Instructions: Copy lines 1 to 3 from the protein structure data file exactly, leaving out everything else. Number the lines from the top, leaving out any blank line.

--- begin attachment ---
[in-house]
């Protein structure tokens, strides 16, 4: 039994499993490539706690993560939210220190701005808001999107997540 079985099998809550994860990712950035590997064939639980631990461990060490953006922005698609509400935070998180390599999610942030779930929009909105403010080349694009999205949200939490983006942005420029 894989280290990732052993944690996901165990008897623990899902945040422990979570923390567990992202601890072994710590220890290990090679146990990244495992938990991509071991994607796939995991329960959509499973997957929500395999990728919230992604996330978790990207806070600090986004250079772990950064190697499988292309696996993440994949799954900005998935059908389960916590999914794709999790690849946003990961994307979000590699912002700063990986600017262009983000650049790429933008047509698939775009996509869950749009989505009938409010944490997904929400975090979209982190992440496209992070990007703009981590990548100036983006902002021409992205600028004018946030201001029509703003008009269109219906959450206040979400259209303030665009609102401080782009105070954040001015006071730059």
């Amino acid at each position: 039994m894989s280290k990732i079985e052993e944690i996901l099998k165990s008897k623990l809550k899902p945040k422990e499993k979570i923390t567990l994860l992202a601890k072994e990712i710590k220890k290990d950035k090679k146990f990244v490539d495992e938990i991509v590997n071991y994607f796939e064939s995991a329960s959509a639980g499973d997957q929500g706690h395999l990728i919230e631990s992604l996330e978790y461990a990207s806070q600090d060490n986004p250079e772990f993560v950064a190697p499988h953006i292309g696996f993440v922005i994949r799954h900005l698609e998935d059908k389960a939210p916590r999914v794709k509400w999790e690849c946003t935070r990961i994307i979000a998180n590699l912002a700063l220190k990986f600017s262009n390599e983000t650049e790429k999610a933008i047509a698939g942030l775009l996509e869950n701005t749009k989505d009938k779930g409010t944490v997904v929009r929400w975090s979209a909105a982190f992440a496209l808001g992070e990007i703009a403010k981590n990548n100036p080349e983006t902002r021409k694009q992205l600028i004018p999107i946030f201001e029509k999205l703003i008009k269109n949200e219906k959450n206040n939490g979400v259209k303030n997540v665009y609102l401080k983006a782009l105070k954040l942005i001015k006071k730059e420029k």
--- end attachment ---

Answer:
[in-house]
């Protein structure tokens, strides 16, 4: 039994499993490539706690993560939210220190701005808001999107997540 079985099998809550994860990712950035590997064939639980631990461990060490953006922005698609509400935070998180390599999610942030779930929009909105403010080349694009999205949200939490983006942005420029 894989280290990732052993944690996901165990008897623990899902945040422990979570923390567990992202601890072994710590220890290990090679146990990244495992938990991509071991994607796939995991329960959509499973997957929500395999990728919230992604996330978790990207806070600090986004250079772990950064190697499988292309696996993440994949799954900005998935059908389960916590999914794709999790690849946003990961994307979000590699912002700063990986600017262009983000650049790429933008047509698939775009996509869950749009989505009938409010944490997904929400975090979209982190992440496209992070990007703009981590990548100036983006902002021409992205600028004018946030201001029509703003008009269109219906959450206040979400259209303030665009609102401080782009105070954040001015006071730059």
């Amino acid at each position: 039994m894989s280290k990732i079985e052993e944690i996901l099998k165990s008897k623990l809550k899902p945040k422990e499993k979570i923390t567990l994860l992202a601890k072994e990712i710590k220890k290990d950035k090679k146990f990244v490539d495992e938990i991509v590997n071991y994607f796939e064939s995991a329960s959509a639980g499973d997957q929500g706690h395999l990728i919230e631990s992604l996330e978790y461990a990207s806070q600090d060490n986004p250079e772990f993560v950064a190697p499988h953006i292309g696996f993440v922005i994949r799954h900005l698609e998935d059908k389960a939210p916590r999914v794709k509400w999790e690849c946003t935070r990961i994307i979000a998180n590699l912002a700063l220190k990986f600017s262009n390599e983000t650049e790429k999610a933008i047509a698939g942030l775009l996509e869950n701005t749009k989505d009938k779930g409010t944490v997904v929009r929400w975090s979209a909105a982190f992440a496209l808001g992070e990007i703009a403010k981590n990548n100036p080349e983006t902002r021409k694009q992205l600028i004018p999107i946030f201001e029509k999205l703003i008009k269109n949200e219906k959450n206040n939490g979400v259209k303030n997540v665009y609102l401080k983006a782009l105070k954040l942005i001015k006071k730059e420029k």